By Kate Kelland
LONDON (Reuters) – Millions of women and children in poor countries are at risk because of the COVID-19 pandemic is disrupting the health services they depend on, newborn babies and maternity care for vaccinations and contraception, the World Bank, the World Bank, health specialist warned.
Monique Vledder, head of the World Bank secretariat, the Financing Facility (GFF), told Reuters in an interview with the agency that he was gravely worried about the number of children, the lack of a vaccine, the women to give birth without medical help and interruptions in the production of drugs such as antibiotics.
“We are very concerned about what is happening – especially in sub-Saharan Africa,” Vledder said she has released the results of a GFF investigation, one of the first seeking to assess the impact of COVID-19 on women and children’s health.
“Many of the countries in which we work are fragile and therefore, by definition, already in the most difficult situations when it comes to providing health services. It’s making things worse. “
Beginning in late March, the GFF conducted monthly surveys with local staff in 36 countries to monitor the impact of COVID-19 on essential health services for women, children and adolescents.
Share the survey results with Reuters, GFF said that of country reports, 87% said the pandemic, fears about infection or blocking measures to curb the spread of the coronavirus, has leads to occupational health disturbances.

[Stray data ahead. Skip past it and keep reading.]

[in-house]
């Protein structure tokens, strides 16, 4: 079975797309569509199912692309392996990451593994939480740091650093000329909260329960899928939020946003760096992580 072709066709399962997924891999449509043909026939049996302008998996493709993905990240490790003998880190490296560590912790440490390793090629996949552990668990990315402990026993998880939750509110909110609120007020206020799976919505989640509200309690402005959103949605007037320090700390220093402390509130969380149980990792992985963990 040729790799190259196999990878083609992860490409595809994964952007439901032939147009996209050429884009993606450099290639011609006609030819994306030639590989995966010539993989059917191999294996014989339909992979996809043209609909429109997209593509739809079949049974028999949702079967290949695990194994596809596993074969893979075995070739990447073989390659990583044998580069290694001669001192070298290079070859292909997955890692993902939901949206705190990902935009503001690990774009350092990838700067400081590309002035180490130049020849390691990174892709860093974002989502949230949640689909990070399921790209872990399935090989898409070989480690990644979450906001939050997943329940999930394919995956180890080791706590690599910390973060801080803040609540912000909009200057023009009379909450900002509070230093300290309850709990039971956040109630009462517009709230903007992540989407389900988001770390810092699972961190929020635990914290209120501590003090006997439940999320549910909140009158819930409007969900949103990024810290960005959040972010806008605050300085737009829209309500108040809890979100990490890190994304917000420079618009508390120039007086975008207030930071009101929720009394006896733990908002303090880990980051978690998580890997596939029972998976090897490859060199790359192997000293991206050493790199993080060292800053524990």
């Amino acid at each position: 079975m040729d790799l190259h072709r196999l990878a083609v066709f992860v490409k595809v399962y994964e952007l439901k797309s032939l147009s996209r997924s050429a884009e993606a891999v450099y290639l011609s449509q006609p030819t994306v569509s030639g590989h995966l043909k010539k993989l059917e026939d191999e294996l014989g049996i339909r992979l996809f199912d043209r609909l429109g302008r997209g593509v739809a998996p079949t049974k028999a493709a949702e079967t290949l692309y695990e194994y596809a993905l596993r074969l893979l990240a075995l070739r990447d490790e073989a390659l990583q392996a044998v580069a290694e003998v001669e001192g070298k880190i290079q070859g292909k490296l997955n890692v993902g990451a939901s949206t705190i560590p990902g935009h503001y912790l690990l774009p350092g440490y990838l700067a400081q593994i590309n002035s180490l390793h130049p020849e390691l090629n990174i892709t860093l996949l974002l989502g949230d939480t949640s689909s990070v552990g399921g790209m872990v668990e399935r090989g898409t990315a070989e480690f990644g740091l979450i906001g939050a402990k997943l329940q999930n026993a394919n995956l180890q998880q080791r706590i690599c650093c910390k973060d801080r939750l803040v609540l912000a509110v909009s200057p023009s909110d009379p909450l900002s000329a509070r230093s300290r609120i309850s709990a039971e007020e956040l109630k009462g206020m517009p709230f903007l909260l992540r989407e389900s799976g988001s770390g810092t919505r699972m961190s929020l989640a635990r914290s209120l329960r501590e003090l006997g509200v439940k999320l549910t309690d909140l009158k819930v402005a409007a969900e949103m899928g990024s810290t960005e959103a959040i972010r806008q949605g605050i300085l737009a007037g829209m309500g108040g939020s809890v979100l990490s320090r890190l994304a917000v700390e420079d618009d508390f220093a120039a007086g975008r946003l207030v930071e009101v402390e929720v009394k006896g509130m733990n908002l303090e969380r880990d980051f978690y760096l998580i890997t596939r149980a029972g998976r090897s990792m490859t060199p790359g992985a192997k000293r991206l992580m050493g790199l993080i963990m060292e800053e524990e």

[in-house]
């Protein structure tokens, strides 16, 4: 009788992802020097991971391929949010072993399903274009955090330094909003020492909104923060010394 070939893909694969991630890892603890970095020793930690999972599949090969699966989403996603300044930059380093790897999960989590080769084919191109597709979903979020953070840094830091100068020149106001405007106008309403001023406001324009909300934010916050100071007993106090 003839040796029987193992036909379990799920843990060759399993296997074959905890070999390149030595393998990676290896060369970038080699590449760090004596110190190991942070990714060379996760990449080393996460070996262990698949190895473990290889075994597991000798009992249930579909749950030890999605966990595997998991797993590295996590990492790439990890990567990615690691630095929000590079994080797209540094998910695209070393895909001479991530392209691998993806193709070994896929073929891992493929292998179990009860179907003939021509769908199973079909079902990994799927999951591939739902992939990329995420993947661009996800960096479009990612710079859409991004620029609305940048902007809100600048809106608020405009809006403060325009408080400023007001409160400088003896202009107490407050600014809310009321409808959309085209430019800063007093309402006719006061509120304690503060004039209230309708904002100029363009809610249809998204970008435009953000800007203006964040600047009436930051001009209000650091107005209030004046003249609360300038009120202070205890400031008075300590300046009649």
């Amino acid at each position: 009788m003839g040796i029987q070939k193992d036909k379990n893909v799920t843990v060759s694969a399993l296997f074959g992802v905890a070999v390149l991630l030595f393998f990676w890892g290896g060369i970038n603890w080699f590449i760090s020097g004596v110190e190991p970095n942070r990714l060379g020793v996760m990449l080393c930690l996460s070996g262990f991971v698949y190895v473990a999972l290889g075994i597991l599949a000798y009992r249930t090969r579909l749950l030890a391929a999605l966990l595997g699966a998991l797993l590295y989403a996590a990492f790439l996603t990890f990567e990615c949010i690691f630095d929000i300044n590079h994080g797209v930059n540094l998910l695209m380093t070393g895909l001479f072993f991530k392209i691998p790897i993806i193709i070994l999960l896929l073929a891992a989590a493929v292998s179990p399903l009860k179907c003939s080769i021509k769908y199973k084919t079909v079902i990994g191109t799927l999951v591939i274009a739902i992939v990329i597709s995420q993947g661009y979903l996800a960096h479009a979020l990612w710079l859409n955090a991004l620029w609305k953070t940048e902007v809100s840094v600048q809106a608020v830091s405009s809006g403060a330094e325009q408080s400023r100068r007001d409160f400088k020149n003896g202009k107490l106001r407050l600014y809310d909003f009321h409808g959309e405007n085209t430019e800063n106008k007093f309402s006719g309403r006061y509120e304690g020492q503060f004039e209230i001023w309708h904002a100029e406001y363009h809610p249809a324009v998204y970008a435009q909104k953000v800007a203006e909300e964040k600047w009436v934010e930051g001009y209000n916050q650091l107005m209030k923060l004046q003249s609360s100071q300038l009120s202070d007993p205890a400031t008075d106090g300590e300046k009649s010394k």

More than three-quarters of countries have also reported disruptions in the supply of essential medicines for mothers and babies, such as antibiotics to treat infections and oxytocin, a medicine to prevent excessive bleeding after childbirth.
The number of GFF countries reporting interruption of service almost doubled from 10 in April to June 19, and the number of reports of fewer and fewer people seeking essential health services jumped to June 22 five in April.
GFF found that in Liberia, for example, fears about COVID-19 prevent parents from taking their children to health clinics. In Ghana, some pregnant women and nursing mothers have been opting to postpone antenatal care services and routine immunizations for fear of contracting the pandemic of the disease.
“We are seeing a drop in childhood immunization rates. We see women accessing less ante or postnatal services. We are witnessing a decline in babies who are born in health facilities. And we also see a slide in the outpatient departments – for treatments for diarrhea, malaria, fever, pneumonia for example, ”Vledder said.
A rapid decline in access to reproductive health products is also one of the main concerns, Vledder added. The GFF estimates that if the situation does not improve as much as 26 million women could lose access to contraception in 36 countries, leading to almost 8 million unintended pregnancies.
(Reporting by Kate Kelland; Editing by Joséphine Mason and Alex Richardson)